Unionized workers have more power as a cohesive group than by acting individually. “What you gain is the muscle of collective action,”. Through collective bargaining, workers negotiate wages, health and safety issues, benefits, and working conditions with management via their union.
Rules differ among collective bargaining agreements, but in the event of layoffs, employers usually are required to dismiss the most recent hires first and those with the most seniority last — sometimes called “last hired, first fired.”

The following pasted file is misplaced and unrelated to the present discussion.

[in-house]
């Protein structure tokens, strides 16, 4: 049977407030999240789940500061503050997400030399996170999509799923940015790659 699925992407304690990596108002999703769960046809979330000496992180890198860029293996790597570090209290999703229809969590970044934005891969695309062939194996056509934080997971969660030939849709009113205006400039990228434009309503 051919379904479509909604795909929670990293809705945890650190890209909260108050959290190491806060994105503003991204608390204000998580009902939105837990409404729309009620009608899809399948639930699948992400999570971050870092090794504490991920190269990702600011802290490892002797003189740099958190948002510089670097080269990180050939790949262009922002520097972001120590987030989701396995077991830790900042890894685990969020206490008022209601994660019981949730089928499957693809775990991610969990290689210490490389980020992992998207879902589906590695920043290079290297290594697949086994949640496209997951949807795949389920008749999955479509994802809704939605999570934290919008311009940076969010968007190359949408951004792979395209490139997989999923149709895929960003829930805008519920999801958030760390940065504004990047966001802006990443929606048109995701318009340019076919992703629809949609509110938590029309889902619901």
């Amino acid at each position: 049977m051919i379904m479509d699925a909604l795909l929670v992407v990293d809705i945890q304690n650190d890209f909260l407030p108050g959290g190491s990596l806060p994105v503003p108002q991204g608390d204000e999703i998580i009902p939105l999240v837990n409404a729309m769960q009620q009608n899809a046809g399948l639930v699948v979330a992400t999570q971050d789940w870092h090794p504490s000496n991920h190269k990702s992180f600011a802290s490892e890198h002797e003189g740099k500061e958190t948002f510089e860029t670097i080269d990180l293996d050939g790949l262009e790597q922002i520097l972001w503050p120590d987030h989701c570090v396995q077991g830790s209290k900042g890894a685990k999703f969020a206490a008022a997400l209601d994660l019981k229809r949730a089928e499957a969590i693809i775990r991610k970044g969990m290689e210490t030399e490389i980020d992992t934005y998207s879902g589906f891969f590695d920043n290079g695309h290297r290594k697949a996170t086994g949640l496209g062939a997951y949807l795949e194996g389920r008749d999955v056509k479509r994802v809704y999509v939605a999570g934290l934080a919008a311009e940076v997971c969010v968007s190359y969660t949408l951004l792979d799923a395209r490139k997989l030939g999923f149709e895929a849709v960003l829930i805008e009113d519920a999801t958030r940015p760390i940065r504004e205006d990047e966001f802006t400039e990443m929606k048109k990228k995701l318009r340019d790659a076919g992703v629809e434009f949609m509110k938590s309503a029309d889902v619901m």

Nonunion employees are typically hired “at will,” meaning they can be fired for no reason. However, workers with union jobs can only be terminated for “just cause,” and the misconduct must be serious enough to merit such action. Before an employee can actually be fired, he or she can go through a grievance procedure, and if necessary, arbitration.
The median weekly income of full-time wage and salary workers who were union members in 2010 was $917, according to the U.S. Bureau of Labor Statistics. For nonunion workers, it was $717. More access to benefits. Some 93% of unionized workers were entitled to medical benefits compared to 69% of their nonunion peers, according to the U.S. Bureau of Labor Statistics.